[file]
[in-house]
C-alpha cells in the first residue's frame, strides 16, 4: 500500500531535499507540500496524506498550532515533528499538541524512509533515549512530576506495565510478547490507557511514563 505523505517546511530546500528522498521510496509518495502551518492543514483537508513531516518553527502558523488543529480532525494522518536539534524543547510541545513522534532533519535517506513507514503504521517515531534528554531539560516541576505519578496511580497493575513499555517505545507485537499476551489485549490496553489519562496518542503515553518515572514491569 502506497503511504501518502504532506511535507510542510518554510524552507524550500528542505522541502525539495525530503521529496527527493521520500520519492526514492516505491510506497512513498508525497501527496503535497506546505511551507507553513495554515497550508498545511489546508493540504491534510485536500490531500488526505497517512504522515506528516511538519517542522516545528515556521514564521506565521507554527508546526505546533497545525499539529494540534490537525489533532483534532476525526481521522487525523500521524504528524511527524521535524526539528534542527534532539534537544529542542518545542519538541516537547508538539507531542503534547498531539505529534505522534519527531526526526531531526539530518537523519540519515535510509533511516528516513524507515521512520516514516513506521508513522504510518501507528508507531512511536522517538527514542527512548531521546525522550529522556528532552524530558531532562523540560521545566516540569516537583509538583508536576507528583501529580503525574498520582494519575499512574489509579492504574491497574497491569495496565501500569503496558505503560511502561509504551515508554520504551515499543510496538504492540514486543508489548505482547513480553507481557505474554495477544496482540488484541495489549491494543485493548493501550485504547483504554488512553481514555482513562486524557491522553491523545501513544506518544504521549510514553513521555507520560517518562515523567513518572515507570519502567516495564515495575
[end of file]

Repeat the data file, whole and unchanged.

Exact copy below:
[in-house]
C-alpha cells in the first residue's frame, strides 16, 4: 500500500531535499507540500496524506498550532515533528499538541524512509533515549512530576506495565510478547490507557511514563 505523505517546511530546500528522498521510496509518495502551518492543514483537508513531516518553527502558523488543529480532525494522518536539534524543547510541545513522534532533519535517506513507514503504521517515531534528554531539560516541576505519578496511580497493575513499555517505545507485537499476551489485549490496553489519562496518542503515553518515572514491569 502506497503511504501518502504532506511535507510542510518554510524552507524550500528542505522541502525539495525530503521529496527527493521520500520519492526514492516505491510506497512513498508525497501527496503535497506546505511551507507553513495554515497550508498545511489546508493540504491534510485536500490531500488526505497517512504522515506528516511538519517542522516545528515556521514564521506565521507554527508546526505546533497545525499539529494540534490537525489533532483534532476525526481521522487525523500521524504528524511527524521535524526539528534542527534532539534537544529542542518545542519538541516537547508538539507531542503534547498531539505529534505522534519527531526526526531531526539530518537523519540519515535510509533511516528516513524507515521512520516514516513506521508513522504510518501507528508507531512511536522517538527514542527512548531521546525522550529522556528532552524530558531532562523540560521545566516540569516537583509538583508536576507528583501529580503525574498520582494519575499512574489509579492504574491497574497491569495496565501500569503496558505503560511502561509504551515508554520504551515499543510496538504492540514486543508489548505482547513480553507481557505474554495477544496482540488484541495489549491494543485493548493501550485504547483504554488512553481514555482513562486524557491522553491523545501513544506518544504521549510514553513521555507520560517518562515523567513518572515507570519502567516495564515495575